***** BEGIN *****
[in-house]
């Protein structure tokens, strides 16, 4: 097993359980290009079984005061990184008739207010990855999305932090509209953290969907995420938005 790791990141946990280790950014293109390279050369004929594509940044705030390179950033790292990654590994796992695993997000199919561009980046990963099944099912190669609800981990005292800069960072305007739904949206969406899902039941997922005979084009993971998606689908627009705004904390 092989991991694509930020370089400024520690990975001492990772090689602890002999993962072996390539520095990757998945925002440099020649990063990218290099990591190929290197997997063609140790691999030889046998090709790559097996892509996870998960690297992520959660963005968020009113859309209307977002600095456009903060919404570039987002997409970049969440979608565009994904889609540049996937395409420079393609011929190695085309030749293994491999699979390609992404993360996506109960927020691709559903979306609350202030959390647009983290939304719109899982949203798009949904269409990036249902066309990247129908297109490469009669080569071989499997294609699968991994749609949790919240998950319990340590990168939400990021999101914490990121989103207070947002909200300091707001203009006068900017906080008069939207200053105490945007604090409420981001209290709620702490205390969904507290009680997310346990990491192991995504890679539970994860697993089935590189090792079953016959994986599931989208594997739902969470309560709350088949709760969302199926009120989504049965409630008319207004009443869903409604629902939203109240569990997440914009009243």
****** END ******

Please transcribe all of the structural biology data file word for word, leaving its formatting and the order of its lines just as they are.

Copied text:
[in-house]
């Protein structure tokens, strides 16, 4: 097993359980290009079984005061990184008739207010990855999305932090509209953290969907995420938005 790791990141946990280790950014293109390279050369004929594509940044705030390179950033790292990654590994796992695993997000199919561009980046990963099944099912190669609800981990005292800069960072305007739904949206969406899902039941997922005979084009993971998606689908627009705004904390 092989991991694509930020370089400024520690990975001492990772090689602890002999993962072996390539520095990757998945925002440099020649990063990218290099990591190929290197997997063609140790691999030889046998090709790559097996892509996870998960690297992520959660963005968020009113859309209307977002600095456009903060919404570039987002997409970049969440979608565009994904889609540049996937395409420079393609011929190695085309030749293994491999699979390609992404993360996506109960927020691709559903979306609350202030959390647009983290939304719109899982949203798009949904269409990036249902066309990247129908297109490469009669080569071989499997294609699968991994749609949790919240998950319990340590990168939400990021999101914490990121989103207070947002909200300091707001203009006068900017906080008069939207200053105490945007604090409420981001209290709620702490205390969904507290009680997310346990990491192991995504890679539970994860697993089935590189090792079953016959994986599931989208594997739902969470309560709350088949709760969302199926009120989504049965409630008319207004009443869903409604629902939203109240569990997440914009009243």